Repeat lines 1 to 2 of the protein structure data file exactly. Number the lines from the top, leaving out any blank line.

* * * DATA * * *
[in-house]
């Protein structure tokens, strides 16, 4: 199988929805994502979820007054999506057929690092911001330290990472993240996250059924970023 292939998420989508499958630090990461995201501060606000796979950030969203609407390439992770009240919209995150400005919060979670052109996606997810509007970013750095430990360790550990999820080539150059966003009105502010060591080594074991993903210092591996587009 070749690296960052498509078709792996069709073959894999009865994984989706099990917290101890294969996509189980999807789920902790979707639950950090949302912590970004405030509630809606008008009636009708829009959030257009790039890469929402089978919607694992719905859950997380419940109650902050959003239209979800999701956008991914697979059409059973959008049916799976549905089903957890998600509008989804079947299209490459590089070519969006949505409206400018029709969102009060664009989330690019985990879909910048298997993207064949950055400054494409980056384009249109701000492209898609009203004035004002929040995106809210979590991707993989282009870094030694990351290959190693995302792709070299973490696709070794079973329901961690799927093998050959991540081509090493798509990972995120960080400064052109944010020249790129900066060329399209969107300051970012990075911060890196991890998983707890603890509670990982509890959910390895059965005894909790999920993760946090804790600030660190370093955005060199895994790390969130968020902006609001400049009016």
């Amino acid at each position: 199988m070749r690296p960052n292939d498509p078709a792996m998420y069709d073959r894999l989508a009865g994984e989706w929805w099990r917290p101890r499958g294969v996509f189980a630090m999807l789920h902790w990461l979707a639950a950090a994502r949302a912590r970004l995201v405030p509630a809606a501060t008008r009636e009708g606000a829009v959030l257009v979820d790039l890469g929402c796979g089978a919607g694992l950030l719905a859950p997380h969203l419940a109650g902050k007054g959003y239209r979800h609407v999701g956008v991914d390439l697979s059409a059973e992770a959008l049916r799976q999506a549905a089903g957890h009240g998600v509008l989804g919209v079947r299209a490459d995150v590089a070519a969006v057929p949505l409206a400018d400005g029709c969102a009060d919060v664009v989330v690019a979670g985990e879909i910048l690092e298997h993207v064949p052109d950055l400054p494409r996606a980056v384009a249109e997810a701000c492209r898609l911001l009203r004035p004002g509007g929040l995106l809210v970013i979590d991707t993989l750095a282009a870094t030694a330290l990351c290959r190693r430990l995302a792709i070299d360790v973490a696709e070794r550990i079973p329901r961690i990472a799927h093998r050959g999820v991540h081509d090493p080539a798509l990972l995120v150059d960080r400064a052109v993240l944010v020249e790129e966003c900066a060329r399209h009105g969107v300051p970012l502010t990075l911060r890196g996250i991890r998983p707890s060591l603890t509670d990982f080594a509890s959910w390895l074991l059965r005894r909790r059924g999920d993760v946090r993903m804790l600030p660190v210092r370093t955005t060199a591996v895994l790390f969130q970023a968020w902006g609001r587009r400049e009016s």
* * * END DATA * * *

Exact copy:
[in-house]
């Protein structure tokens, strides 16, 4: 199988929805994502979820007054999506057929690092911001330290990472993240996250059924970023 292939998420989508499958630090990461995201501060606000796979950030969203609407390439992770009240919209995150400005919060979670052109996606997810509007970013750095430990360790550990999820080539150059966003009105502010060591080594074991993903210092591996587009 070749690296960052498509078709792996069709073959894999009865994984989706099990917290101890294969996509189980999807789920902790979707639950950090949302912590970004405030509630809606008008009636009708829009959030257009790039890469929402089978919607694992719905859950997380419940109650902050959003239209979800999701956008991914697979059409059973959008049916799976549905089903957890998600509008989804079947299209490459590089070519969006949505409206400018029709969102009060664009989330690019985990879909910048298997993207064949950055400054494409980056384009249109701000492209898609009203004035004002929040995106809210979590991707993989282009870094030694990351290959190693995302792709070299973490696709070794079973329901961690799927093998050959991540081509090493798509990972995120960080400064052109944010020249790129900066060329399209969107300051970012990075911060890196991890998983707890603890509670990982509890959910390895059965005894909790999920993760946090804790600030660190370093955005060199895994790390969130968020902006609001400049009016």